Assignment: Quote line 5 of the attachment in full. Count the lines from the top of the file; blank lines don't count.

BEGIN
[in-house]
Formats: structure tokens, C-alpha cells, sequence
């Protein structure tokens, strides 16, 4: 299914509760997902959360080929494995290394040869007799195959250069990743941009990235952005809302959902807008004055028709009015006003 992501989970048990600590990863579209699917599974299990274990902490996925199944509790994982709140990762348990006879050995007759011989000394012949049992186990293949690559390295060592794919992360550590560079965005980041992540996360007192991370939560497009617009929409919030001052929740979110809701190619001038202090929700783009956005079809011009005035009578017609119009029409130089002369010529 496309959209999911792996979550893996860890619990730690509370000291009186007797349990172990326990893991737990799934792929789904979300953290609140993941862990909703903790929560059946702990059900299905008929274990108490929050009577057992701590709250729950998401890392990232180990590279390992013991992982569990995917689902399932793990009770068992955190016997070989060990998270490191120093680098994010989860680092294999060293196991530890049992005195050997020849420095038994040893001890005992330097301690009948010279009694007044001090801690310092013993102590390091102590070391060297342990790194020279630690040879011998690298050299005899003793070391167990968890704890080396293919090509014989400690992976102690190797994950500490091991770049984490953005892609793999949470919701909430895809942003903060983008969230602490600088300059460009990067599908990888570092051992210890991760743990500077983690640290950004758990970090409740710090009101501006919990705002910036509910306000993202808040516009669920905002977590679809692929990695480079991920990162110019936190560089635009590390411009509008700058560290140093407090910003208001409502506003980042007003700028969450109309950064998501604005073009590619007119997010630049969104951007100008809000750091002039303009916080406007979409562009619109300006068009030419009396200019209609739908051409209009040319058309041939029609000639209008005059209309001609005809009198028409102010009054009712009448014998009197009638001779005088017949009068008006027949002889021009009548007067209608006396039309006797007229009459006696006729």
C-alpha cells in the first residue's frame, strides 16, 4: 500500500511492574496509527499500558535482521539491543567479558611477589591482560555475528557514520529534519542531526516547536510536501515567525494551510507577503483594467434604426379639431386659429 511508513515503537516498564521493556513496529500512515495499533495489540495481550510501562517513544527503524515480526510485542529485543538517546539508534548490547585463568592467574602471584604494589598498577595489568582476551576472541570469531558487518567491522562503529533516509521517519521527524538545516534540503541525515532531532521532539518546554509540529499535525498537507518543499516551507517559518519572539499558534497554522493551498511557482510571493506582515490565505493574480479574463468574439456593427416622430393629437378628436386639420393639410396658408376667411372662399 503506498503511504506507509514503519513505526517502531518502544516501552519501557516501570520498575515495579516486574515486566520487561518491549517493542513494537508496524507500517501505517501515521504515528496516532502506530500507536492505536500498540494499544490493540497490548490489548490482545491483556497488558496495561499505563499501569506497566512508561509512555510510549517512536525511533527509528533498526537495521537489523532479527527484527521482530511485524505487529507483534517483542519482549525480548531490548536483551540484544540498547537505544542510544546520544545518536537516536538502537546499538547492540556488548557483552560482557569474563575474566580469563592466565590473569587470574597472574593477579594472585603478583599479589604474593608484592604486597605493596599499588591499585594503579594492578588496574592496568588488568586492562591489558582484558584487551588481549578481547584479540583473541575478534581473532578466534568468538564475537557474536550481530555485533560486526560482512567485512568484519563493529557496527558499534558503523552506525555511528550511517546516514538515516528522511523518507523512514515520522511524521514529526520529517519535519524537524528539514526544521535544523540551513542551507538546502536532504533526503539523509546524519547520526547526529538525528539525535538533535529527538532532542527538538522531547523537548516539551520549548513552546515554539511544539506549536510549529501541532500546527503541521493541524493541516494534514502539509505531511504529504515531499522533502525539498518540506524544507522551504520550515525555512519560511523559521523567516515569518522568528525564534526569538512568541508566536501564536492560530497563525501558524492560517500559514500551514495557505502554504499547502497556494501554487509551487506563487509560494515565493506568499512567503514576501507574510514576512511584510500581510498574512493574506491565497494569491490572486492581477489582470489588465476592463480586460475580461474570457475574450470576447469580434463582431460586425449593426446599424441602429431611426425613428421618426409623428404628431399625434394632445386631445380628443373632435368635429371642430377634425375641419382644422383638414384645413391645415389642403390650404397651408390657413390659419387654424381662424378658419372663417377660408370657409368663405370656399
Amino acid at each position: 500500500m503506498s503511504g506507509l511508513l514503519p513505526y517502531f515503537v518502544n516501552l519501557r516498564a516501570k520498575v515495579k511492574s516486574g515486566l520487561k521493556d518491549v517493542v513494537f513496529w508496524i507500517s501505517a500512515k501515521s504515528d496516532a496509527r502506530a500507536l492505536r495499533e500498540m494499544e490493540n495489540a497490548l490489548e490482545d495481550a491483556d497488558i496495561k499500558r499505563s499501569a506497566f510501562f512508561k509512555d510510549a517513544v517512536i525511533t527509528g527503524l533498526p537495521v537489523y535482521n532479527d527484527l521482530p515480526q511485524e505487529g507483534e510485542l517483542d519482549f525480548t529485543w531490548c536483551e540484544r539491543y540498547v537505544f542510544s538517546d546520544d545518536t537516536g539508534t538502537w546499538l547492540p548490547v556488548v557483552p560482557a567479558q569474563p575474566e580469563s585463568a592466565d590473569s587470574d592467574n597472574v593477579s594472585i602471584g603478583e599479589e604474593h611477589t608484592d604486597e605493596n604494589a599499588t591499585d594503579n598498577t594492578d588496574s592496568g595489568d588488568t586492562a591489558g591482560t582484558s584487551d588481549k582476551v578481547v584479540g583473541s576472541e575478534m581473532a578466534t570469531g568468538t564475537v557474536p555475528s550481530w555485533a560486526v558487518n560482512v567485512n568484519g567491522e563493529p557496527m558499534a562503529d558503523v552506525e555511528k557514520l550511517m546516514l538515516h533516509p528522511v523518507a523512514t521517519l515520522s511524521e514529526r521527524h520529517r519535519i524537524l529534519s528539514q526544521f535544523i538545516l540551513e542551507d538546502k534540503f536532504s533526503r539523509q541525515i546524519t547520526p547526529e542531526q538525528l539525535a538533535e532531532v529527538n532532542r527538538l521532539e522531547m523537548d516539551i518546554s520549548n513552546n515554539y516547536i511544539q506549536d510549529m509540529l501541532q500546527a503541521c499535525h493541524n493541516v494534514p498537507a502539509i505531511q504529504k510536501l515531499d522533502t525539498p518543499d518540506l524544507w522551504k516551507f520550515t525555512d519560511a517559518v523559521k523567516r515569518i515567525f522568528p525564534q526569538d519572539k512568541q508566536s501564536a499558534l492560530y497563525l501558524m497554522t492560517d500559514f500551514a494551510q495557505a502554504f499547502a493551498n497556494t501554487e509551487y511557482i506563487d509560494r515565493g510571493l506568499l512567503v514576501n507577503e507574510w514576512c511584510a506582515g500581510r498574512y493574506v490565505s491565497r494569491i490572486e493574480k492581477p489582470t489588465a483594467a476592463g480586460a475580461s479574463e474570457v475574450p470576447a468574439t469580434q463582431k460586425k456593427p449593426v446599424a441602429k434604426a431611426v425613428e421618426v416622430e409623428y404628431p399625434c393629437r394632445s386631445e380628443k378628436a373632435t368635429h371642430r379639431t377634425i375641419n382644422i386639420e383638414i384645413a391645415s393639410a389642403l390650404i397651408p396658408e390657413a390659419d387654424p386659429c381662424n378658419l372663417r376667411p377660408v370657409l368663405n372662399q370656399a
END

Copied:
Amino acid at each position: 500500500m503506498s503511504g506507509l511508513l514503519p513505526y517502531f515503537v518502544n516501552l519501557r516498564a516501570k520498575v515495579k511492574s516486574g515486566l520487561k521493556d518491549v517493542v513494537f513496529w508496524i507500517s501505517a500512515k501515521s504515528d496516532a496509527r502506530a500507536l492505536r495499533e500498540m494499544e490493540n495489540a497490548l490489548e490482545d495481550a491483556d497488558i496495561k499500558r499505563s499501569a506497566f510501562f512508561k509512555d510510549a517513544v517512536i525511533t527509528g527503524l533498526p537495521v537489523y535482521n532479527d527484527l521482530p515480526q511485524e505487529g507483534e510485542l517483542d519482549f525480548t529485543w531490548c536483551e540484544r539491543y540498547v537505544f542510544s538517546d546520544d545518536t537516536g539508534t538502537w546499538l547492540p548490547v556488548v557483552p560482557a567479558q569474563p575474566e580469563s585463568a592466565d590473569s587470574d592467574n597472574v593477579s594472585i602471584g603478583e599479589e604474593h611477589t608484592d604486597e605493596n604494589a599499588t591499585d594503579n598498577t594492578d588496574s592496568g595489568d588488568t586492562a591489558g591482560t582484558s584487551d588481549k582476551v578481547v584479540g583473541s576472541e575478534m581473532a578466534t570469531g568468538t564475537v557474536p555475528s550481530w555485533a560486526v558487518n560482512v567485512n568484519g567491522e563493529p557496527m558499534a562503529d558503523v552506525e555511528k557514520l550511517m546516514l538515516h533516509p528522511v523518507a523512514t521517519l515520522s511524521e514529526r521527524h520529517r519535519i524537524l529534519s528539514q526544521f535544523i538545516l540551513e542551507d538546502k534540503f536532504s533526503r539523509q541525515i546524519t547520526p547526529e542531526q538525528l539525535a538533535e532531532v529527538n532532542r527538538l521532539e522531547m523537548d516539551i518546554s520549548n513552546n515554539y516547536i511544539q506549536d510549529m509540529l501541532q500546527a503541521c499535525h493541524n493541516v494534514p498537507a502539509i505531511q504529504k510536501l515531499d522533502t525539498p518543499d518540506l524544507w522551504k516551507f520550515t525555512d519560511a517559518v523559521k523567516r515569518i515567525f522568528p525564534q526569538d519572539k512568541q508566536s501564536a499558534l492560530y497563525l501558524m497554522t492560517d500559514f500551514a494551510q495557505a502554504f499547502a493551498n497556494t501554487e509551487y511557482i506563487d509560494r515565493g510571493l506568499l512567503v514576501n507577503e507574510w514576512c511584510a506582515g500581510r498574512y493574506v490565505s491565497r494569491i490572486e493574480k492581477p489582470t489588465a483594467a476592463g480586460a475580461s479574463e474570457v475574450p470576447a468574439t469580434q463582431k460586425k456593427p449593426v446599424a441602429k434604426a431611426v425613428e421618426v416622430e409623428y404628431p399625434c393629437r394632445s386631445e380628443k378628436a373632435t368635429h371642430r379639431t377634425i375641419n382644422i386639420e383638414i384645413a391645415s393639410a389642403l390650404i397651408p396658408e390657413a390659419d387654424p386659429c381662424n378658419l372663417r376667411p377660408v370657409l368663405n372662399q370656399a